Tweaked the layout. Hope you like it better.

So there’s this guy on my youth team. We disagree pretty regularly. And I love it.

We both are at completely different life stages. He’s in his 40’s, with three teenage children. He has a very prestigious position in his company, and he worked from the bottom up to get there. He’s never been to college; as a matter of fact, he barely made it through high school. He’s a high-motor, self-made visionary who doesn’t take no for an answer. As a result, he has pretty strong opinions on, well, just about everything. He’s an idea-generator. He’s bottom-line driven. He’s not afraid to jump into the deep end and try something crazy just to see if it works.

I, on the other hand, come from a completely different perspective. I’m in my late 20’s (it was really hard to type that!). I have two very young children. I’m a corporate trainer; just another guy punching a clock. I never completed college, but I did graduate in the top 10% of my high school class of 575, and came close to completing my AA degree. I have a couple of professional certifications, and am generally considered by friends to be a little (well…more than a little) nerdy. I’m low-key. I’m analytical. I like to evaluate and re-evaluate everything that could possibly go wrong before I make try something. The bottom line isn’t nearly as important to me as the process it took to get there. I like to KNOW something will work before I try it.

As you can see, this creates many opportunities for disagreement…and of course, we’ve always been taught that disagreement is bad. Corporations pays big bucks to teach their people conflict resolution skills. Disagreement is uncomfortable.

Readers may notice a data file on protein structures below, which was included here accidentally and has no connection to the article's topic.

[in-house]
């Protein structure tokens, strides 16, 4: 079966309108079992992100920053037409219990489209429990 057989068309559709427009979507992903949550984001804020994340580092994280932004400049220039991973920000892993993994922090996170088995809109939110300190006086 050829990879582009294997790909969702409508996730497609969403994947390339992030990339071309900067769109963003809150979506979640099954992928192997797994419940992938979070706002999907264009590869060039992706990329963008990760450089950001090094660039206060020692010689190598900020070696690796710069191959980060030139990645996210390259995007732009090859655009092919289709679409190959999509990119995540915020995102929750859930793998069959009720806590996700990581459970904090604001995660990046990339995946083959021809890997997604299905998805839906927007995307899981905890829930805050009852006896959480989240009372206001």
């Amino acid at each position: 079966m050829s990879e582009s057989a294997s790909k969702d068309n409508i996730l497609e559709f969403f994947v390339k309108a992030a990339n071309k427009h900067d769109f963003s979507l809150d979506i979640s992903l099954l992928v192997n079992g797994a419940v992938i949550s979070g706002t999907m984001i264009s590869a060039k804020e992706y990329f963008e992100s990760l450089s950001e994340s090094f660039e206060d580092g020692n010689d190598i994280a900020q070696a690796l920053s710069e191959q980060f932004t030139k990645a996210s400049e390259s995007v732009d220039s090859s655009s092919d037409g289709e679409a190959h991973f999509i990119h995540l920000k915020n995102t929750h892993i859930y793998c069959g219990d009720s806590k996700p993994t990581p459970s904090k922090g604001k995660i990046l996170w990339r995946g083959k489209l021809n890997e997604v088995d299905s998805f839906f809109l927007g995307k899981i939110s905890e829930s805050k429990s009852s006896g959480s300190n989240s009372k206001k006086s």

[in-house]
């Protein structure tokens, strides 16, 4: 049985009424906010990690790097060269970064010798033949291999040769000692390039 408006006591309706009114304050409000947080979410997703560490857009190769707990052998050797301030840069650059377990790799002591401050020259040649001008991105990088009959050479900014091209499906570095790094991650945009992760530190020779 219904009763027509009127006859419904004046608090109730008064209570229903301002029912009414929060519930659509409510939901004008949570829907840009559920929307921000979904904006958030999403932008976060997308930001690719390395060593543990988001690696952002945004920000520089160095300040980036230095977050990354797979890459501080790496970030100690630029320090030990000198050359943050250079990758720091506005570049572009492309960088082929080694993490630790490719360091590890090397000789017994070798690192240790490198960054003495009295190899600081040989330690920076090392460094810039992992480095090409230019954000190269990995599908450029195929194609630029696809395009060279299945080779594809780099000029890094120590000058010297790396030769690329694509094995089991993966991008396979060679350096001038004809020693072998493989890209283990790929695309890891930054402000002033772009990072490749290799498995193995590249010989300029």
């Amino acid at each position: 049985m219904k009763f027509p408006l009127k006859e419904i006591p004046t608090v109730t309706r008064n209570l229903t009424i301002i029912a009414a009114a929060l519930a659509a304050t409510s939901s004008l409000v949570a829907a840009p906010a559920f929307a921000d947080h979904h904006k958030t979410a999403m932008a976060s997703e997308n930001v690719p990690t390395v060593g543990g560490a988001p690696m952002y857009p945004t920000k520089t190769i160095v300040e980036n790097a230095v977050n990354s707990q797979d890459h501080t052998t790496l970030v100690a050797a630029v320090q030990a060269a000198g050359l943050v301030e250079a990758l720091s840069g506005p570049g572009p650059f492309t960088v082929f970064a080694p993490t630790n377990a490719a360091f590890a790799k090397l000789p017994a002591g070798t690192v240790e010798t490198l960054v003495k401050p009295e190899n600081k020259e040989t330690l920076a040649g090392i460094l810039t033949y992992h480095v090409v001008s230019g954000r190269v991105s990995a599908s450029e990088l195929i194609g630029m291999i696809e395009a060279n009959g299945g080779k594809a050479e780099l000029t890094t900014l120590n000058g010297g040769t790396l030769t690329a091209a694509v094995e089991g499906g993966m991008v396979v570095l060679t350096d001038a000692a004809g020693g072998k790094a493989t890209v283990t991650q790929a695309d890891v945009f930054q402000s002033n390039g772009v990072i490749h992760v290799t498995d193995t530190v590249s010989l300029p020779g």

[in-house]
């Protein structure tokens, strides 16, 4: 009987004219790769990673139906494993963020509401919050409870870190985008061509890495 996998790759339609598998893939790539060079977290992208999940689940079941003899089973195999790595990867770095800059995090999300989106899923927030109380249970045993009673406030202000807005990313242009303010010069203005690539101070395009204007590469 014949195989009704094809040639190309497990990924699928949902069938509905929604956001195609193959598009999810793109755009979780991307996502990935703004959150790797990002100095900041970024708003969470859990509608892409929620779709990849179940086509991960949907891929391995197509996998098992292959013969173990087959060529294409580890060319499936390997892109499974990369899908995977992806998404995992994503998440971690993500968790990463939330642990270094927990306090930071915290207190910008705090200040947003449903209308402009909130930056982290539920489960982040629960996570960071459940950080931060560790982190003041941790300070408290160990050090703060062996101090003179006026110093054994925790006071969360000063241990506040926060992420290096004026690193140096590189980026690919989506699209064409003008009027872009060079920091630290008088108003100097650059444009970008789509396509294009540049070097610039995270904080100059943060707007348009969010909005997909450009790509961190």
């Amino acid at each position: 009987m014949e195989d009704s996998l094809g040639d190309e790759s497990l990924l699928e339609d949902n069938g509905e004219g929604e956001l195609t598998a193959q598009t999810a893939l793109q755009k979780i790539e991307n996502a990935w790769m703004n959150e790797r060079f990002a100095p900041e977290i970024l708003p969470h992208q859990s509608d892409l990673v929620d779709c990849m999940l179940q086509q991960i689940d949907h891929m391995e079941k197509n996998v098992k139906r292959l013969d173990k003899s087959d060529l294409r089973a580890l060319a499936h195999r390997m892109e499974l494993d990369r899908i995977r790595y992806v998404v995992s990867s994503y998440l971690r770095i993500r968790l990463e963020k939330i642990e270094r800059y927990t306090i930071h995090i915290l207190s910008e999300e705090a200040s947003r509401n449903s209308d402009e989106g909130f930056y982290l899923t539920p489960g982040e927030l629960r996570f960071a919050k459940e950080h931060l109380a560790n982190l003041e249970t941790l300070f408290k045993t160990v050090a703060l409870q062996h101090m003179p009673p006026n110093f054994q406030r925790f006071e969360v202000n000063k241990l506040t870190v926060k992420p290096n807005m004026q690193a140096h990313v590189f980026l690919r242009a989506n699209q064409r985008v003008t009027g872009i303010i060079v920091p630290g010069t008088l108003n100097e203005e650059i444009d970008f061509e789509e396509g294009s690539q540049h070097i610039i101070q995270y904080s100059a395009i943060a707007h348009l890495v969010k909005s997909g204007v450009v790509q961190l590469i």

But is conflict really that bad? Consider the alternative. What if you built a youth team where everyone was just like you? What if everyone always agreed with you? What if every idea you came up with got rubber-stamped? What if every process you created was met with nothing but approval? What kind of youth ministry would you have? Maybe a good one…but do you really know how much better it COULD be?

Diversity of thought on a youth team doesn’t always happen naturally. We tend to surround ourselves with people who think like us. However, if we do that, we miss the variety of perspectives we could have had if we were willing to put our feelings aside and look at things objectively. Because at the end of the day…if we’re all striving for the same thing (namely, impacting our students), there should be no sacred cows. We should be willing to throw any and every process, idea, etc. out the door that doesn’t weather the storm of a little scrutiny. I know this hurts, but, if your idea, if your process can’t handle a little criticism, it’s probably not the best way to go to begin with. It’s not an assault on your character or you as a person…it’s an effort to build the best process for connecting your students to God.

So, frankly, I love it. I love it when this guy challenges my approach. I love it when he finds holes in my plans. I love it when he takes my eyes off of the big picture and reminds me there is a bottom line we are trying to reach. I love it when we go over my plans again and again until they are either refined, or trashed. I love it when he comes up with some wild, crazy idea, and we go back and forth until we either figure out a process or decide it won’t work. And I love it, that, three days later, we can put our arms around each other and worship God together and pray with each other in the altar, just like we did this past Sunday.

So, please….for the sake of our students…disagree with me!

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